July 19: Day 16. Battell Shelter to Appalachian Gap (VT 17), 10 miles

BC on the trail somewhere along the Lincoln ridge line.

DF: Today started and ended really well. In between, not so much. We were on the trail by 6:45, scrambling up Mt. Abraham. It was truly a scramble–we needed hands and feet to get up the rocks. The view from the top was magnificent, 360 degrees. Stunning. The summit is over 4000 feet and above tree line, so there was nothing to impede the view. We could see the mountains we’d hiked during the last few days to the south. We could see the Adirondacks and the lake to the west. We saw where we’re headed to the north. And we saw all the way to the White Mountains in New Hampshire to the east.

We headed north, as usual, along a wooded ridgeline, as usual, hiking up and down over six more peaks ranging in height from over 3600 feet to over 4000 feet. All were conifers–none had the open vistas like Mt. Abraham.

We passed several ski areas–first both sections of Sugarbush and then Mad River Glen. We stopped for lunch at Stark’s Nest, our last peak of the day, with a warming hut and chairlift belonging to Mad River Glen. It’s a historic single chair lift–very cool.

While we were there, we started calling places in Waitsfield to find a place to stay tonight. The first place said they had no rooms, and there were no rooms available in town due to several weddings in town. The second place also had no vacancies, and everyone else had an answering machine. We tried not to panic and started making plans to hitch to Waitsfield, get groceries, then hitch back to the trail and hike two or three miles to the first shelter.

The hike down to the road was wild–ladders and iron rungs in the rocks in several places. The nastiest trail we’ve seen so far.

We got to the road and started looking for a ride. A local couple out for a motorcycle ride came over to ask about the trail up to the view–we dissuaded them from attempting the climb…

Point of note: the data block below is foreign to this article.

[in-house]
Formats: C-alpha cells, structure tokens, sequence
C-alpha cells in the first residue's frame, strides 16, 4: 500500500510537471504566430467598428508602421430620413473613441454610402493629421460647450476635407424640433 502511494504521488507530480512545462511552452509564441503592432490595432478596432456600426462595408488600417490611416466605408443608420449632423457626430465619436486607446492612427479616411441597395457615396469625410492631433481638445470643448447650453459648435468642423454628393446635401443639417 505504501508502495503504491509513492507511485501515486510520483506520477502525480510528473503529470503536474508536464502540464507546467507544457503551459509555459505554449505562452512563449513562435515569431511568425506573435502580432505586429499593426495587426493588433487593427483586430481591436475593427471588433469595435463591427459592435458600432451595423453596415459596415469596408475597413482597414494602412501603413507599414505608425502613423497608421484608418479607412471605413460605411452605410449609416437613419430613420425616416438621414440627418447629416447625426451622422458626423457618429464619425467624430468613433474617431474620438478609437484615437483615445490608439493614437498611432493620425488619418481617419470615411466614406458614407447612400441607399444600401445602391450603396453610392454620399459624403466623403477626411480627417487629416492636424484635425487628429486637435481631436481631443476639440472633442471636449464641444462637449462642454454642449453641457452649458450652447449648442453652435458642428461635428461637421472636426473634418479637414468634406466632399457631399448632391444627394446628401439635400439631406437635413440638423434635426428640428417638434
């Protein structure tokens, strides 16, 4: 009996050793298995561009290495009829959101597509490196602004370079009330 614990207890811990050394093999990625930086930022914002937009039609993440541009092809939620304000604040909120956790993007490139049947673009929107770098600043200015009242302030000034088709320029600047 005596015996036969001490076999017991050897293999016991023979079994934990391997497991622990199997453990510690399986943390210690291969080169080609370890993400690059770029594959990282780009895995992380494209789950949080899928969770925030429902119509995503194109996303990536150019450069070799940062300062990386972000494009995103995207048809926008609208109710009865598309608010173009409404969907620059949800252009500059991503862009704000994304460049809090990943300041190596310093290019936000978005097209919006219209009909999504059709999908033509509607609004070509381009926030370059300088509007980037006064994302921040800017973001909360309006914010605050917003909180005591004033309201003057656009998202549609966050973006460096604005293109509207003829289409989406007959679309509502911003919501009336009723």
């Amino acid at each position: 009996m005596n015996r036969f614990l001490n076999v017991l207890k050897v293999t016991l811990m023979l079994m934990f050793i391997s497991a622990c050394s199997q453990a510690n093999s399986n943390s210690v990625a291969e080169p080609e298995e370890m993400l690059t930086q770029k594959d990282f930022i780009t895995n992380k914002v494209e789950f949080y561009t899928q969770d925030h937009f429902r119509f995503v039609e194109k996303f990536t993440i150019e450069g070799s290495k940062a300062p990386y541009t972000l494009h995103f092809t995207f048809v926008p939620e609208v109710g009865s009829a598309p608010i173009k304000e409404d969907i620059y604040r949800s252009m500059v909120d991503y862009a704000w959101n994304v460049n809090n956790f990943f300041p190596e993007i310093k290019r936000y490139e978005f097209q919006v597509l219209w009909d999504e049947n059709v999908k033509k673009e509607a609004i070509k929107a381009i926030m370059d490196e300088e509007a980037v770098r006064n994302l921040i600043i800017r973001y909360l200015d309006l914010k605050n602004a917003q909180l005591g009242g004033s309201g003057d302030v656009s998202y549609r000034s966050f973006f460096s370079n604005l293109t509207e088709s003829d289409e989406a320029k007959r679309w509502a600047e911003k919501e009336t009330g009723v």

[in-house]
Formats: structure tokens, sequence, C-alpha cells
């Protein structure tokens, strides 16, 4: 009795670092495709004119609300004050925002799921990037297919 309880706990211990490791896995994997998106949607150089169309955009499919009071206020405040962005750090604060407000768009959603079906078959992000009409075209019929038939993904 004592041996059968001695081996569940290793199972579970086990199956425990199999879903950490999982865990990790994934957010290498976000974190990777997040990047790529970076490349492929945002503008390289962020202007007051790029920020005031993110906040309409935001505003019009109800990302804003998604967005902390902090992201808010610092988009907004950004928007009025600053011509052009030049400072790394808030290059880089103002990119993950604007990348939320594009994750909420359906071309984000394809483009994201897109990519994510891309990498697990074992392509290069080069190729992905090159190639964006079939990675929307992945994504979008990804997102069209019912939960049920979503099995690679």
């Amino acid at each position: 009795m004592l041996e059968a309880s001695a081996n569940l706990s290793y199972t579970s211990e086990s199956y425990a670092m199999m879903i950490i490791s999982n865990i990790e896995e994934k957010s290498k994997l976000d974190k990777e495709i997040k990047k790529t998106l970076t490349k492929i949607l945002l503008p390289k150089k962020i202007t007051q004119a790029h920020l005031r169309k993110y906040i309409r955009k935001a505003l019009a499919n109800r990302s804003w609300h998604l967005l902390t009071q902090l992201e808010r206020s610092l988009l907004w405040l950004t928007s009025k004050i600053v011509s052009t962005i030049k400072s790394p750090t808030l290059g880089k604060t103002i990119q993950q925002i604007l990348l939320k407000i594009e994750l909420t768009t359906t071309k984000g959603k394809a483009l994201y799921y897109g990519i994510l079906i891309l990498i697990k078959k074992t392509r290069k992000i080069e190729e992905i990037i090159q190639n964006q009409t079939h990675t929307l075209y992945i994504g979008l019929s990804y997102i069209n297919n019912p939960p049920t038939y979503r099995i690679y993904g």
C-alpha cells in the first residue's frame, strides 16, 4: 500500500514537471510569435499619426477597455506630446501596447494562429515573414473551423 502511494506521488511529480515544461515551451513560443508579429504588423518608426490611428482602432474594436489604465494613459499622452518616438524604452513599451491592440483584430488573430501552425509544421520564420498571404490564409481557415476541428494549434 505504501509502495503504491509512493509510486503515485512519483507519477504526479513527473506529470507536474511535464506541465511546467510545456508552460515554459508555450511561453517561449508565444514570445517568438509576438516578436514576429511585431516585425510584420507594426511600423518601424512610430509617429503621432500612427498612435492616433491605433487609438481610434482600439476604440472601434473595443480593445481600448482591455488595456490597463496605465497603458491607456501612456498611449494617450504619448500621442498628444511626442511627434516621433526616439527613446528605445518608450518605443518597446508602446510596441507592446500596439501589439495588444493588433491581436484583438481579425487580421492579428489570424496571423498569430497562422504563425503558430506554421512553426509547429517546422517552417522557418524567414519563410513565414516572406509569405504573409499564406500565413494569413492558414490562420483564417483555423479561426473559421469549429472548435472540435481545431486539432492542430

We got a ride from Deb (driving a red VW). She dropped us off at a shopping center with a grocery store and The Mad Taco. She recommended the taco place, and urged us to try anything on draft from Lawson’s, a local brewery. We were happy to oblige, so we stopped in for a taco and a beer before grocery shopping.

We also tried again to call one of the local inns, The Hyde Away, and spoke to Margaret, the owner. They did have a room for the night, so we returned to our original plan of clean clothes and showers. This place is lovely. There are inn rooms, a restaurant, and a bar. The taps are all Vermont beers, and the food is locally sourced. We’ve had a lovely rest after five tough days.

BC: [Expletive], what a day. Great climb and rock scramble to the top of Mt. Abraham, our first open alpine summit with 360 degree views. Then it was all downhill from there, figuratively and literally. In particular, the very steep, rocky descent off Mt. Ellen was bad, and the climb down to the road at Appalachian Gap over ladders and rock chutes and cliffs was very tiring.

Stopped at Stark’s Nest for lunch, with great views and a nice table for two inside the warming hut. Had an easy hitch into Waitsfield with a local, then got a room at a small country inn and got an easy hitch there after a good resupply at Shaw’s Market. The Hyde Away is really nice – decent room and a great farm-to-table restaurant and bar.

A panoramic image from the top of Mt. Abraham.
DF on the rock scramble up Mt. Abraham.


DF on the top of Mt. Abraham.
BC on the top of Mt. Abraham.
DF on one of the open ski runs of Sugarbush.


DF at the top of yet another rock scramble.
Looking south from the summit of Mt. Abraham.
BC enjoying lunch at Stark’s Nest.
The Stark’s Nest warming hut at the summit of Mad River Glen ski area.
Ladders made from rebar on the descent to Appalachian Gap.
BC descending a ladder on the way down.


Local Vermont craft beer at The Mad Taco (highly recommended.)